Chris Christie (Julio Cortez/AP)
It's that time of year. Presidential candidates are cozying up to their prominent friends and colleagues to ask for their public support ahead of the 2012 campaign for the Republican nomination.
Just this week, Rick Perry and Mitt Romney each rolled out high-profile endorsements. Governors Brian Sandoval of Nevada and Bobby Jindal of Lousiana endorsed Perry, while Tim Pawlenty, the former Minnesota governor and presidential candidate, endorsed Romney.
But some of the biggest names in the Republican party have kept their mouths shut--and the public guessing--about whom they plan to endorse. Below, we rank the five most coveted Republican endorsers (omitting those who are currently running) and explain why they're a big deal and what the signs indicate about their plans for 2012.
6. Haley Barbour: An endorsement from Barbour, the Mississippi governor, provides access to Barbour's extensive fund-raising network stemming from his time as one of Washington's most powerful lobbyists and also from his stint as head of the Republican National Committee. With Mitch Daniels, the Indiana governor and a personal friend of Barbour, declining to run, it's unclear whom Barbour would support. Barbour has said he will remain neutral in the primaries, but others suggest the Southern connection makes Rick Perry, the governor of Texas, Barbour's likely pick.
5. Sarah Palin: If she doesn't enter the race herself, the endorsement of the former Alaska governor and 2008 vice presidential nominee will give someone major tea party bona fides as well as major starpower. Palin campaigned for and against many congressional candidates in the 2010 race and has proven her willingness to place herself in the middle of intra-party battles. Many speculated that during Palin's Labor Day weekend swing through Iowa, she would endorse someone. And most thought Perry, a fellow tea party favorite, would be her pick.
4. Jim DeMint: The senator from South Carolina was the original tea party senator. He significantly influenced the 2010 elections with his political action committee, Our Country Deserves Better, and he quickly became something of a kingmaker within the Republican party. His endorsement comes with a tea party stamp of approval, a conservative stamp of approval, and a leg up in the early voting state of South Carolina. DeMint has already inserted himself into the 2012 race--he asked the candidates to show him their stuff at a Labor Day forum he co-hosted and in which he participated as a questioner.
3. Marco Rubio: The junior senator from Florida is a triple threat in the areas of ideology, ethnicity and geography. He is a major tea party star and a favorite of the conservative base; he's of Cuban descent and fluent in Spanish; and he is a statewide officeholder in perhaps the largest swing state in the country (which is also planning to be the fifth state, and the first large state, to vote in the nominating process in 2012.) Rumors of a Rubio vice presidential campaign still continue to circulate despite his repeated attempts to slap them down, but short of a ticket spot, Rubio's endorsement will mean much to his favorite pick. Rubio hasn't offered clues as to whom he would support, but his choice candidate will likely be a conservative.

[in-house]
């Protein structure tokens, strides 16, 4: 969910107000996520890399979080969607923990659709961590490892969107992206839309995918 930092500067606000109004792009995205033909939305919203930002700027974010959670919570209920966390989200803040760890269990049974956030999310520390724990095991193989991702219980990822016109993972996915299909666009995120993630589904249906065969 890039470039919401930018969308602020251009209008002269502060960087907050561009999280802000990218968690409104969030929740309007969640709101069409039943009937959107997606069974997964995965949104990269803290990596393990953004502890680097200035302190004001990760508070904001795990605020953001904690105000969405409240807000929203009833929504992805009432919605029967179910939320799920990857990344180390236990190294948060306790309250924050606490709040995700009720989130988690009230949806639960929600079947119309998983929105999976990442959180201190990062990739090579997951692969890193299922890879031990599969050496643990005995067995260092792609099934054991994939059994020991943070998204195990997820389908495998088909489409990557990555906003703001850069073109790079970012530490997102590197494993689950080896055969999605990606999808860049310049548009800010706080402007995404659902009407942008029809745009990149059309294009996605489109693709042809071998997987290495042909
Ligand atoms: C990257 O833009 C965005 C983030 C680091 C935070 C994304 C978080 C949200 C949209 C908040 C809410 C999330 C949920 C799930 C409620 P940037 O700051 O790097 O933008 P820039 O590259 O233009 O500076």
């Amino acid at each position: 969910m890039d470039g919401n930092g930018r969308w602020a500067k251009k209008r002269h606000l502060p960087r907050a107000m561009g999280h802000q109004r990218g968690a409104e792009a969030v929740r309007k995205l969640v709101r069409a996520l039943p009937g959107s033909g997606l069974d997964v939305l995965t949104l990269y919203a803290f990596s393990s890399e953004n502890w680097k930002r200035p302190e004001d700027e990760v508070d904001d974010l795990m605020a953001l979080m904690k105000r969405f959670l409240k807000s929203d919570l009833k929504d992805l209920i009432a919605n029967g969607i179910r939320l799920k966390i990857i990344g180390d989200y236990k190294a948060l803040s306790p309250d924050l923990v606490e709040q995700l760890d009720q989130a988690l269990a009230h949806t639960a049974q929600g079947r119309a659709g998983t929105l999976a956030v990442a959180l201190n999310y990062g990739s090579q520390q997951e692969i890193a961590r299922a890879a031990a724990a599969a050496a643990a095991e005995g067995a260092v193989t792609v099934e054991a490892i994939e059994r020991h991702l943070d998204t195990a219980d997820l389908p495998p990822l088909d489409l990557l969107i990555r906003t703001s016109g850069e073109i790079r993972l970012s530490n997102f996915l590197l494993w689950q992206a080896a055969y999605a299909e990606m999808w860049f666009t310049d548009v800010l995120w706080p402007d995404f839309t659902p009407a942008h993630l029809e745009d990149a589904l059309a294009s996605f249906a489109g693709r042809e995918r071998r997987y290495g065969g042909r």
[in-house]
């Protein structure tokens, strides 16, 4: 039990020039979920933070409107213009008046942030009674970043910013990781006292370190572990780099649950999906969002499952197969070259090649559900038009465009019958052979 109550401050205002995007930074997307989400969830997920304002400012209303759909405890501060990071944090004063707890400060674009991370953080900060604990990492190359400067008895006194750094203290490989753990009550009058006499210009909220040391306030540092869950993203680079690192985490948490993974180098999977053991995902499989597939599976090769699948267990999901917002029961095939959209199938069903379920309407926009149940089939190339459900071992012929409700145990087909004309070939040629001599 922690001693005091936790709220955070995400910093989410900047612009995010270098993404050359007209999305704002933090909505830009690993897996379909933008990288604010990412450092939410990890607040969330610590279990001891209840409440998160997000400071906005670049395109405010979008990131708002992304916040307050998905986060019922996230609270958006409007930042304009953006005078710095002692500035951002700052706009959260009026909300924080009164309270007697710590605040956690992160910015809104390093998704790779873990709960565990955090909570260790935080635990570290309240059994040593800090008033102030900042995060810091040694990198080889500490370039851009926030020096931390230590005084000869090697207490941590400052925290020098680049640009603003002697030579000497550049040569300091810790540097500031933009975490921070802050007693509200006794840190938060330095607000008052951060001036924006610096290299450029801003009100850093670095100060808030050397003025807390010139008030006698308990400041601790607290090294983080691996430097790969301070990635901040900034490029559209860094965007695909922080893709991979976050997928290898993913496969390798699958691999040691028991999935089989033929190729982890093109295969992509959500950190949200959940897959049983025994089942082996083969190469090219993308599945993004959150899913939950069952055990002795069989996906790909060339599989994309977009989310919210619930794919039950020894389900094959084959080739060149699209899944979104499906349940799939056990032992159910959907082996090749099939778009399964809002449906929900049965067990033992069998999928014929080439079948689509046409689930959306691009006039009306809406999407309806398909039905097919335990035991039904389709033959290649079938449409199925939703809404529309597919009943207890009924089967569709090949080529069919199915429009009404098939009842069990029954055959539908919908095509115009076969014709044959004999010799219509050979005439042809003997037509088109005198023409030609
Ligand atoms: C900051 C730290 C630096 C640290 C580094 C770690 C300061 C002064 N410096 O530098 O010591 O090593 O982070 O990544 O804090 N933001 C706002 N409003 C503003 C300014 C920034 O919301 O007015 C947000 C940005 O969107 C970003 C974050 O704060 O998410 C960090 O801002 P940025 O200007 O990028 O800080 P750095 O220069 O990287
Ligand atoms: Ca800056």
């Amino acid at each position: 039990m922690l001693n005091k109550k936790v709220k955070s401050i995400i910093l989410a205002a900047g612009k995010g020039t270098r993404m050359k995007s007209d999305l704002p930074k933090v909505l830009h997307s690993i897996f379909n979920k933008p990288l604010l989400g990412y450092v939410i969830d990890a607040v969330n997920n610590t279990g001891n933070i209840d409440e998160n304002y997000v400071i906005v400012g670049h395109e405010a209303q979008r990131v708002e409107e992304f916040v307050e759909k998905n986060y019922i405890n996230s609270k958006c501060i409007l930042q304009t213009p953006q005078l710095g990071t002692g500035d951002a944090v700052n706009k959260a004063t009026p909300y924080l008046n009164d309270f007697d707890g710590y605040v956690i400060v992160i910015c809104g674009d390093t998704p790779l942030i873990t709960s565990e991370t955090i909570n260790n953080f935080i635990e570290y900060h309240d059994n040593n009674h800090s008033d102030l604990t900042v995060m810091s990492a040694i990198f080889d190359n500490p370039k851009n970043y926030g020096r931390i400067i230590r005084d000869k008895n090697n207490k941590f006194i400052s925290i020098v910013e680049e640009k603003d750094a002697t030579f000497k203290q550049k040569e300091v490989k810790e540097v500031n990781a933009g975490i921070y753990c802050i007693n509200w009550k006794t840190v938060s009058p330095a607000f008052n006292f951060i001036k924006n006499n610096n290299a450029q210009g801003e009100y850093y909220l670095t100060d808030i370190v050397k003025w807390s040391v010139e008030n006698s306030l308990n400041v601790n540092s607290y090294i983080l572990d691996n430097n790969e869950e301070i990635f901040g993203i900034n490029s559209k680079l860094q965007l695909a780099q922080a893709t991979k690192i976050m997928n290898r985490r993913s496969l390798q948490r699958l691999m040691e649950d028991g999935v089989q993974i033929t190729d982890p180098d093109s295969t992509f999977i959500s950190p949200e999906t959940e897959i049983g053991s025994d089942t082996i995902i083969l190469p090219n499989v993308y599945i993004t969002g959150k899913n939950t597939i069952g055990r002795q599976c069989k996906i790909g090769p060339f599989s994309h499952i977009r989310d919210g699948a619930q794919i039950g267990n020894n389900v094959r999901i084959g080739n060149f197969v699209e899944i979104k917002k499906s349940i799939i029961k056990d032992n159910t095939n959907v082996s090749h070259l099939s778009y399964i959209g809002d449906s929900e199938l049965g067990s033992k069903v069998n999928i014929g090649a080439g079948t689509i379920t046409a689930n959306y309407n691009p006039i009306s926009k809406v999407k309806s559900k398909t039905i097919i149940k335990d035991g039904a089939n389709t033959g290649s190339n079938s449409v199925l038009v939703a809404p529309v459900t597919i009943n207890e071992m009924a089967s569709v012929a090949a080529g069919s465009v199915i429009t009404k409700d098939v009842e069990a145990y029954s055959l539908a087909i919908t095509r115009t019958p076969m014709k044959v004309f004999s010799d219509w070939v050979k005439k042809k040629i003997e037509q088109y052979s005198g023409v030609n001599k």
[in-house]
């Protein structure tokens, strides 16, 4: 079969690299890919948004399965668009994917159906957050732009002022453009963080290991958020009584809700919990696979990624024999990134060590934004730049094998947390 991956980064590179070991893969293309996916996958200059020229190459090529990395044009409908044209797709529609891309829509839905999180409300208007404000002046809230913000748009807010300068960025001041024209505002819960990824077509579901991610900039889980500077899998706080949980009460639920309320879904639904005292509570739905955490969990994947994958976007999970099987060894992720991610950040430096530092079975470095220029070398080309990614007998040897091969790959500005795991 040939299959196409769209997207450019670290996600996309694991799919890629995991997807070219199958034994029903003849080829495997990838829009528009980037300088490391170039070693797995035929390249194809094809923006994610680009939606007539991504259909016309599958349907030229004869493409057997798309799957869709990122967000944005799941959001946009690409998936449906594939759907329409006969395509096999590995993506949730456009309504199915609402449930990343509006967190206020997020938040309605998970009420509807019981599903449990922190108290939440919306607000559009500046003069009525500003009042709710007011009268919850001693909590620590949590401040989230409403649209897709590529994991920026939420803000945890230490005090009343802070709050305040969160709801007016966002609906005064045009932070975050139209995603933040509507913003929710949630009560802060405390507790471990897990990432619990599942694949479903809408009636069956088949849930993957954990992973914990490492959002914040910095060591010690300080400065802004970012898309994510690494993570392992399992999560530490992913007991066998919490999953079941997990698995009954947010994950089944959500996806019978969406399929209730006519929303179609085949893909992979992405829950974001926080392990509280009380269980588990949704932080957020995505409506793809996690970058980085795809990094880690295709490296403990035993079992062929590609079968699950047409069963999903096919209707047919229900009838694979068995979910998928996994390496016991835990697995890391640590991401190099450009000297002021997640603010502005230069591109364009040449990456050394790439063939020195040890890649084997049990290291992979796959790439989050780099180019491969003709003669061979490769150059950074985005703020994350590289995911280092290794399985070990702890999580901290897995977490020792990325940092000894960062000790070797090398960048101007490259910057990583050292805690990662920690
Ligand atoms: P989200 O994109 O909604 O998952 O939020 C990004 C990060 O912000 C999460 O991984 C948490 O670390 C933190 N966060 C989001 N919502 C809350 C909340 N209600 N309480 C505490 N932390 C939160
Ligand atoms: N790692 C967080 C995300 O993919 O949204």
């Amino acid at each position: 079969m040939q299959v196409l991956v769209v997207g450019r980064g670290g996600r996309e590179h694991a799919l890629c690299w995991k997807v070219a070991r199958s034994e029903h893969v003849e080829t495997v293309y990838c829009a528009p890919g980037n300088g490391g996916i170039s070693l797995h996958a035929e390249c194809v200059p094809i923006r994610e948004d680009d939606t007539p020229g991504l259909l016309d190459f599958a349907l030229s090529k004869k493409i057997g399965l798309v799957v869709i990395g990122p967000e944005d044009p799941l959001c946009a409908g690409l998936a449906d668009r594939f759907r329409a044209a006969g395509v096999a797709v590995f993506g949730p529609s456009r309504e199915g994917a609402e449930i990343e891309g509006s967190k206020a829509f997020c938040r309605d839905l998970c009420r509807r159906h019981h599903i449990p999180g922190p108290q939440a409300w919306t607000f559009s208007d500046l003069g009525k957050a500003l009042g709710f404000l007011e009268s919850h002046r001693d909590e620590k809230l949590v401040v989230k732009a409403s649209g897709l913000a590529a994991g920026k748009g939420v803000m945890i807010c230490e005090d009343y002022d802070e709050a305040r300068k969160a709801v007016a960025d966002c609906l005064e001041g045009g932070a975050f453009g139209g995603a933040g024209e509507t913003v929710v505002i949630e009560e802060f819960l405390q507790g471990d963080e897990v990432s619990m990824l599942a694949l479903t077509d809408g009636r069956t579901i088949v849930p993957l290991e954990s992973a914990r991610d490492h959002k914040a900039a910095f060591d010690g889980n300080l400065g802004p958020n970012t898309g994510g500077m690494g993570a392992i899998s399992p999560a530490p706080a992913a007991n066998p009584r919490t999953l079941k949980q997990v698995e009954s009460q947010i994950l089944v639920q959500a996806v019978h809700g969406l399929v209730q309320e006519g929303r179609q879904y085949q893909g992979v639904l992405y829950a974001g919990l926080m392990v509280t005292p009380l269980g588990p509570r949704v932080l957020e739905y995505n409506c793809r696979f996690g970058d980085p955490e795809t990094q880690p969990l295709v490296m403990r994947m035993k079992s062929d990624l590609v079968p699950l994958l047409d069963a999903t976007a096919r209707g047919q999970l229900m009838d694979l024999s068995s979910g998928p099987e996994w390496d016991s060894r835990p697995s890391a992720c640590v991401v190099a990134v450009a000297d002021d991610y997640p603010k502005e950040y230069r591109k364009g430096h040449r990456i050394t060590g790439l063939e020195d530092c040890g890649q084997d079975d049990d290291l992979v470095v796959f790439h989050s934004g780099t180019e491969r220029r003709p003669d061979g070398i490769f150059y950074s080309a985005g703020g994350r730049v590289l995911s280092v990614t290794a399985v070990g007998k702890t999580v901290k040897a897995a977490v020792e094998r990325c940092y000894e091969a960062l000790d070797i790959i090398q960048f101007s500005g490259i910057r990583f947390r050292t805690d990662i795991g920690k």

2. Nikki Haley: There is perhaps no better backer in South Carolina, which will hold the nation's second presidential primary and thinks of itself as the state that could break a potential tie between Iowa and New Hampshire, than the state's popular governor. Candidates have been hounding Haley, tea party star, at dinners, meet and greets, and visits. Last week, she flatly rejected the idea of endorsing Jon Huntsman, the former Utah governor and ambassador to China, for president during an interview with radio host Laura Ingraham, suggesting he wasn't someone with whom she could philosophically agree. But she expressed excitement about the rest of the field, saying the candidates have the "brains," "talent" and "executive experience" to defeat President Obama. She has not indicated whom she will support, but she did praise former House Speaker Newt Gingrich's recent debate comments about Republicans joining together to defeat President Obama, and she gushed about Perry on the day of his campaign announcement.
1. Chris Christie: If Republicans can't get New Jersey's governor to run for president, or be the running mate on their ticket, they will certainly settle for his endorsement. Christie, unlike some of the tea party stars on this list, has an appeal that crosses all Republican boundaries. His fans range from Republican moderates in his Democratic-leaning home state to tea party leaders. Christie is known for being a strong fiscal conservative and for being tough and blunt-talking--a reason to believe his endorsement speech and follow-up interviews in the news media would be especially effective.